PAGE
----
点击开/关字幕: ON
00:00 / 00:00
CNN10 2021-05-13

CNN 10

Violence In The Middle East; Gasoline Shortages In The U.S. Southeast; The "Trashy" Work Of An Award-Winning Architect. Aired 4-4:10a ET

Aired May 13, 2021 - 04:00:00 ET


CARL AZUZ, CNN 10 ANCHOR: Hi, I'm Carl Azuz for CNN 10. The worst violence in years between Israelis and Palestinians leads off today's show. The roots of their ongoing conflict date back more than 100 years.

The two sides have fought over land, borders and the status of Jerusalem which both sides revere as a holy city. The latest flare up seems to have started with daily fighting between Palestinians and Israeli police in mid- April.

That's when the Muslim holy month of Ramadan began. Palestinians were concerned that Israeli settlers would evict some Palestinian families from their homes in east Jerusalem. There was an Israeli police raid on an Islamic holy site earlier this week after Palestinians reportedly barricaded themselves inside it with stones and homemade weapons.

Since then, the situation has gotten more violent. Militants in the Palestinian controlled territory of Gaza have fired more than 1,000 rockets into Israel this week. Many of them were intercepted by an Israeli missile defense system but dozens have landed in Israel whose military says at least seven Israelis have been killed and hundreds of others injured.

Israel has launched air strikes into Gaza whose Palestinian Health Ministry says at least 56 people have been killed and hundreds more injured there.

Israel says it's eliminated a number of militant commanders and that there's no end date for its operation into Gaza. A leader of the Palestinian territory says if Israel wants to escalate the situation, Palestinians are ready for it.

But both sides say they'll stop when the other one does. Aside from these operations, some Israeli towns have also seen fighting between their Arab and Jewish populations. Leaders from around the world are calling on all sides to stop the violence.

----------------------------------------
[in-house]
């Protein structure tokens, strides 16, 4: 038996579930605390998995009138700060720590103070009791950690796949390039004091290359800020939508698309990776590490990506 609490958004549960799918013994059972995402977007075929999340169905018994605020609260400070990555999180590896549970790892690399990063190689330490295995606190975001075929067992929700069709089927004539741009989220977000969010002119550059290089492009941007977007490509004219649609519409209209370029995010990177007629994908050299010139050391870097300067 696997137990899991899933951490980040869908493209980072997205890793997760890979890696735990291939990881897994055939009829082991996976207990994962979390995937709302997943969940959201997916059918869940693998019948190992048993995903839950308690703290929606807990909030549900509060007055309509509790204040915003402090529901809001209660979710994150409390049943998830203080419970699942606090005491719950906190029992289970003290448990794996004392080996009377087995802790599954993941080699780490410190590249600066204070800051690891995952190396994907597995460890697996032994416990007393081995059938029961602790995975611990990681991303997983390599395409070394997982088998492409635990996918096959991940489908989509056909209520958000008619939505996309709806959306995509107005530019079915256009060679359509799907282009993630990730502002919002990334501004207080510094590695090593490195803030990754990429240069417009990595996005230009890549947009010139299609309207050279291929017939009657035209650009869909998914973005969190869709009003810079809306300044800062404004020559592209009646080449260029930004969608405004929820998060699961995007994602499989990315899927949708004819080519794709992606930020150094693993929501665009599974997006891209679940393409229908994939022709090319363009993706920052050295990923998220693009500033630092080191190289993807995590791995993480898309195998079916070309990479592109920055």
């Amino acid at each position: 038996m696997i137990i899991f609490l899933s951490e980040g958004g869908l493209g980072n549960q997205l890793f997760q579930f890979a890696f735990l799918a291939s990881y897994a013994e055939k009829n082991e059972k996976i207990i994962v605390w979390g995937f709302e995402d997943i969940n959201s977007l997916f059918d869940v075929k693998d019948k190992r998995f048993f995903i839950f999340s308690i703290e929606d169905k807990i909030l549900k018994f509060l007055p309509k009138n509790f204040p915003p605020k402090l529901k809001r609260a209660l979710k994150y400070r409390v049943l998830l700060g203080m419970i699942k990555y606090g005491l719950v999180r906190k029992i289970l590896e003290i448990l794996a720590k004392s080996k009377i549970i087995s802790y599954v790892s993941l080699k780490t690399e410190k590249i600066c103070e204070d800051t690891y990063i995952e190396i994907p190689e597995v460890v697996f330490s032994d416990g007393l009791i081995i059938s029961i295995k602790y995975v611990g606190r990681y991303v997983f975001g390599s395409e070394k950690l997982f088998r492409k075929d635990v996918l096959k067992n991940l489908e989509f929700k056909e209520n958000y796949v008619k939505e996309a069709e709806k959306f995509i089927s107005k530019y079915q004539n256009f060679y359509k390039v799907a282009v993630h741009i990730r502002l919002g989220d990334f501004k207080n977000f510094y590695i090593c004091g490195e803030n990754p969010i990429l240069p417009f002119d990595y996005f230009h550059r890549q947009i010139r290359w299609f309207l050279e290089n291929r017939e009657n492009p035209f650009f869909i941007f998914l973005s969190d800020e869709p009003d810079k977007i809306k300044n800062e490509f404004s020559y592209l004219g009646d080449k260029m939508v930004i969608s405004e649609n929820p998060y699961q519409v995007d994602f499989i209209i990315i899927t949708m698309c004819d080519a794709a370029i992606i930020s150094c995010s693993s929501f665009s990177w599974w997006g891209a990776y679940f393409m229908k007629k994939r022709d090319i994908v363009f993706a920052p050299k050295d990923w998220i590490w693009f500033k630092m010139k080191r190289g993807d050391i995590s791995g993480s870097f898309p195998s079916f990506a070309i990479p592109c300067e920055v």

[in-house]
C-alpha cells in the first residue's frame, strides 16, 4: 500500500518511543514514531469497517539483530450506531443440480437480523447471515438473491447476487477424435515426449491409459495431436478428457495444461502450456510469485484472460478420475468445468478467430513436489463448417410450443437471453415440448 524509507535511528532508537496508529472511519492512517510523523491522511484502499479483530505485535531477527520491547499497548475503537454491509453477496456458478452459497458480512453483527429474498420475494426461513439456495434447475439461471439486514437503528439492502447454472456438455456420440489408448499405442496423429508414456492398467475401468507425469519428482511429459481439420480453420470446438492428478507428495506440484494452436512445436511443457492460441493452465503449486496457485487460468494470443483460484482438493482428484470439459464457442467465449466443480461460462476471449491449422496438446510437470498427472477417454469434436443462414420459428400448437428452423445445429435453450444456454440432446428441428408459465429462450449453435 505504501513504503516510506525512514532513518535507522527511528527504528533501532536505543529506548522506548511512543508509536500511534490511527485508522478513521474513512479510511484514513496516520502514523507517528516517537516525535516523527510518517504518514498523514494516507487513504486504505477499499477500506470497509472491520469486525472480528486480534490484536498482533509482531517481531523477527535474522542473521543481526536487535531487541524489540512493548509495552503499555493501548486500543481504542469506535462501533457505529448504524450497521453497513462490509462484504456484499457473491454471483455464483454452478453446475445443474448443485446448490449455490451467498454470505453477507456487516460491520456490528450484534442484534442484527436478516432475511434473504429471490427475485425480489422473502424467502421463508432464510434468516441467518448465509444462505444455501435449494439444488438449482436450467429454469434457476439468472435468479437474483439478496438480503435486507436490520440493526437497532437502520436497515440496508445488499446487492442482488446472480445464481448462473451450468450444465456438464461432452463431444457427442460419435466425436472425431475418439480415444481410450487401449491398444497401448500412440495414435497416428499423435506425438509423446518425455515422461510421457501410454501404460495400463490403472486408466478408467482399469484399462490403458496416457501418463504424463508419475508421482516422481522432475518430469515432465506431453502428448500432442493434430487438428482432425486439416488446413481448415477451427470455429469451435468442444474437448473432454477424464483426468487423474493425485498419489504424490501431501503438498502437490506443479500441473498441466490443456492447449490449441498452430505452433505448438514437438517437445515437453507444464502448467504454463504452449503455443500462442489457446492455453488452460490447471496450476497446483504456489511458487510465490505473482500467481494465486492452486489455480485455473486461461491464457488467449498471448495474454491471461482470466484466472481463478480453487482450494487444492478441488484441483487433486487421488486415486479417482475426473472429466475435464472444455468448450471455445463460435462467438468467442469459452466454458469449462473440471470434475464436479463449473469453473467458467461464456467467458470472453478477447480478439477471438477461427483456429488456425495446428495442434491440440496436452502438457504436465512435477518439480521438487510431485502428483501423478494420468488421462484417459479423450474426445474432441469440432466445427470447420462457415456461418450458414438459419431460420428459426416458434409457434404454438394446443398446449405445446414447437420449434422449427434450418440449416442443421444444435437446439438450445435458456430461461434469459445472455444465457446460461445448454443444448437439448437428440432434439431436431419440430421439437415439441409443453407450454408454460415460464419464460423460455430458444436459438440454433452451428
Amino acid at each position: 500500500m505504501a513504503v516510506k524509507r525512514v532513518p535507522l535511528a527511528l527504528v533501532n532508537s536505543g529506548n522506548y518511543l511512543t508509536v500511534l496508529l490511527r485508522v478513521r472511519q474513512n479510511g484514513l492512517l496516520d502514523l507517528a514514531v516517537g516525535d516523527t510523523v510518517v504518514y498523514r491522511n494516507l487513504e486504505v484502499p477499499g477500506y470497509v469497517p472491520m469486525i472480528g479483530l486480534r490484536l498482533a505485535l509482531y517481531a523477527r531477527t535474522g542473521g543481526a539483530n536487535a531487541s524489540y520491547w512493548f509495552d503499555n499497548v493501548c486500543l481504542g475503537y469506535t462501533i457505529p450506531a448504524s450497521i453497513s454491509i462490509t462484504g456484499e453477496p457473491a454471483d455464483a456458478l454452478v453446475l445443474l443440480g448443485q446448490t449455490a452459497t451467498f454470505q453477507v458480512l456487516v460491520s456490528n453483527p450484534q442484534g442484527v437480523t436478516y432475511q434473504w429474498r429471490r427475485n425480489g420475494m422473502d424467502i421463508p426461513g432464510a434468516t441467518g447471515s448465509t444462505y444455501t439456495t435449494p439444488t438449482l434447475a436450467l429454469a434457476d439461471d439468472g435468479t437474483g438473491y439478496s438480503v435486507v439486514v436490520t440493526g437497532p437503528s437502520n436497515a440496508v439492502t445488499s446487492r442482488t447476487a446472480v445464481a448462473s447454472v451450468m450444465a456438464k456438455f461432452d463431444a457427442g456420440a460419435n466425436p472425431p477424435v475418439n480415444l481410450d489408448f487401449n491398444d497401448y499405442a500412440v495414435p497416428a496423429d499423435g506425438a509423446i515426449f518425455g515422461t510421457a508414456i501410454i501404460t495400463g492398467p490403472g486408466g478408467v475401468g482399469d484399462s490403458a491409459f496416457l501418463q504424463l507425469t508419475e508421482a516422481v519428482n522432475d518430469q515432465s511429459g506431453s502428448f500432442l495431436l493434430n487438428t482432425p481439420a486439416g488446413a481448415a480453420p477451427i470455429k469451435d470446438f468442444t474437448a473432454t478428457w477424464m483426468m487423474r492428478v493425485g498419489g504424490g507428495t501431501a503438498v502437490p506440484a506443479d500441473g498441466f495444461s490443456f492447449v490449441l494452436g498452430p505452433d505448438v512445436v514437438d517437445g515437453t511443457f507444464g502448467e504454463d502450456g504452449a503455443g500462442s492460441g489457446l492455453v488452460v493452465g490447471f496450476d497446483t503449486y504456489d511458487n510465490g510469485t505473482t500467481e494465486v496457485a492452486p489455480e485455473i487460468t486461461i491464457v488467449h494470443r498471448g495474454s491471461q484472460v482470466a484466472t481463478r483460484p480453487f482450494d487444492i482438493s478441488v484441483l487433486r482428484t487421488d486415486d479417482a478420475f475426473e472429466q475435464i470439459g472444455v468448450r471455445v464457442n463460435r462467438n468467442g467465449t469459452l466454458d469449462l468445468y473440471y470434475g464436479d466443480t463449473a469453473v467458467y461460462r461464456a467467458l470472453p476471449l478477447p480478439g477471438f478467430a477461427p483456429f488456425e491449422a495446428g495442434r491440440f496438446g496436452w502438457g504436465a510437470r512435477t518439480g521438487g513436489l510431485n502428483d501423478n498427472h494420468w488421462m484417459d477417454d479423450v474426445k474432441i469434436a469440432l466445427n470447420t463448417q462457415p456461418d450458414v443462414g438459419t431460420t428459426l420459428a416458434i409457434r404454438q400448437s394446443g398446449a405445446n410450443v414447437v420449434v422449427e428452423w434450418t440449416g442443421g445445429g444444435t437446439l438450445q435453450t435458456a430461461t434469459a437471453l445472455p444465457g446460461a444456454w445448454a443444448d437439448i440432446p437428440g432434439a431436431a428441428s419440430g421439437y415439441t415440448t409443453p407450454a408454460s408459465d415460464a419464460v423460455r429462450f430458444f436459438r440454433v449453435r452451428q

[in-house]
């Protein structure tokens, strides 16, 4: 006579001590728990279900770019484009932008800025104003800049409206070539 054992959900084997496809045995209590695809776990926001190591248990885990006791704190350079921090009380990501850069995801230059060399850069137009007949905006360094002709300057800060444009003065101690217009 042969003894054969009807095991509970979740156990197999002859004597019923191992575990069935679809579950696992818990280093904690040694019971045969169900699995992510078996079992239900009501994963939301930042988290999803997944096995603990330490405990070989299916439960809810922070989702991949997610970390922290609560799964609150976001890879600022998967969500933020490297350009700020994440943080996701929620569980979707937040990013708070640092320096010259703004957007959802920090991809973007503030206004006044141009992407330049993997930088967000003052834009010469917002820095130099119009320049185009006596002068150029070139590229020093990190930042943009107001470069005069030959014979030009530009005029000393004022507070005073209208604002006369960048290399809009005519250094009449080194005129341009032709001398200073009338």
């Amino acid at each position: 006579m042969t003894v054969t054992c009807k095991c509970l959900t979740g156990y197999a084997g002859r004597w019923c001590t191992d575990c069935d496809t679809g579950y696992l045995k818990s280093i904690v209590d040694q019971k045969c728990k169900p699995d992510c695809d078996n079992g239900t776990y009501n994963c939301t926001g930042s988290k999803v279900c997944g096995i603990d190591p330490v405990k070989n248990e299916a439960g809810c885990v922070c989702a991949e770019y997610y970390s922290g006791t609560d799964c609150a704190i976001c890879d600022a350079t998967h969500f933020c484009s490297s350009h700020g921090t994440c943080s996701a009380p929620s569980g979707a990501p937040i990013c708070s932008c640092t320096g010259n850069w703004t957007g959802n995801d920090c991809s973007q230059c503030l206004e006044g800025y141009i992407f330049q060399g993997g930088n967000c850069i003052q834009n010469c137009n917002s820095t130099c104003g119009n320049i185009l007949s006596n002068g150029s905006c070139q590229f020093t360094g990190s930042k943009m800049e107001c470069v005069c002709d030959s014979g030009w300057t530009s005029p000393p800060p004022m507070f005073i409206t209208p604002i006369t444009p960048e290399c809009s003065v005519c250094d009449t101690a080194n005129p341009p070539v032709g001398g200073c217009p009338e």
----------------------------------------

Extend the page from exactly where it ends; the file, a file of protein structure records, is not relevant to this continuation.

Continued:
10 Second Trivia. What is the biggest factor in the price of gasoline? Taxes, distribution, crude oil or refining costs. The cost of crude oil is the biggest factor in what we pay for a gallon of gasoline.

The ripple effects continue to spread. Last week's cyber attack on America's largest fuel pipeline has led to shortages of gasoline in several U.S. states. According to GasBuddy, an application that tracks fuel demand, there were outages in nearly a quarter of all gas stations in North Carolina.

Fifteen percent of stations in Georgia and Virginia were dry. South Carolina saw significant outages. This is all as of Wednesday morning and GasBuddy says the problem was much worse around major Southeastern cities. Several governors have declared states of emergency, relaxing some gas rules and encouraging cooperation to address the problem.

The Federal government's telling consumers not to panic buy and hoard gasoline and stations not to price gouge or overcharge people for it.

Outside the Southeast, there's reportedly plenty of fuel. Colonial Pipeline, the company that was hacked, said it was restarting its operations on Wednesday afternoon but it could still be several days before supplies are fully restored in the Southeast.


UNIDENTIFIED MALE: The latest problem caused by the Colonial Pipeline hack is panic at the pump with lines at some stations getting longer. The 5,500-mile pipeline supplies about 45 percent of all fuel used on the east coast.

UNIDENTIFIED MALE: Yes, it looks like they just ran out. They charged me 11 cents.

UNIDENTIFIED MALE: Even though experts say the rush is not necessary for now. The White House insists there are no widespread fuel shortages but that has not stopped people from buying gas fast. Oil analysts tell CNN that will lead to more than 1,000 stations running out of gas soon with the biggest impacts in Georgia and Tennessee. On Monday, demand jumped 40 percent in five states from Florida to Virginia.

UNIDENTIFIED MALE: It is a very serious problem right now.

UNIDENTIFIED MALE: Eighty-four-year-old Bill Holtzman has spent his entire career distributing gas to stations in Virginia. But with the Colonial Pipeline mostly offline, Holtzman's trucks are now scrambling to fill up elsewhere. Holtzman says this Colonial terminal in Fairfax, Virginia is now dry.

BILL HOLTZMAN, GAS DISTRIBUTOR IN VIRGINIA: Our goal is to not have any stations out of gasoline and unfortunately that's probably going to happen and that really bothers me.

UNIDENTIFIED MALE: AAA says the price of a gallon of gas has shot up more than seven cents in the last week. The new national average now more than $2.98, the highest in six years. Oil analyst Tom Closea (ph) says with some stations now selling four times the norm, the national average will soon top $3.00.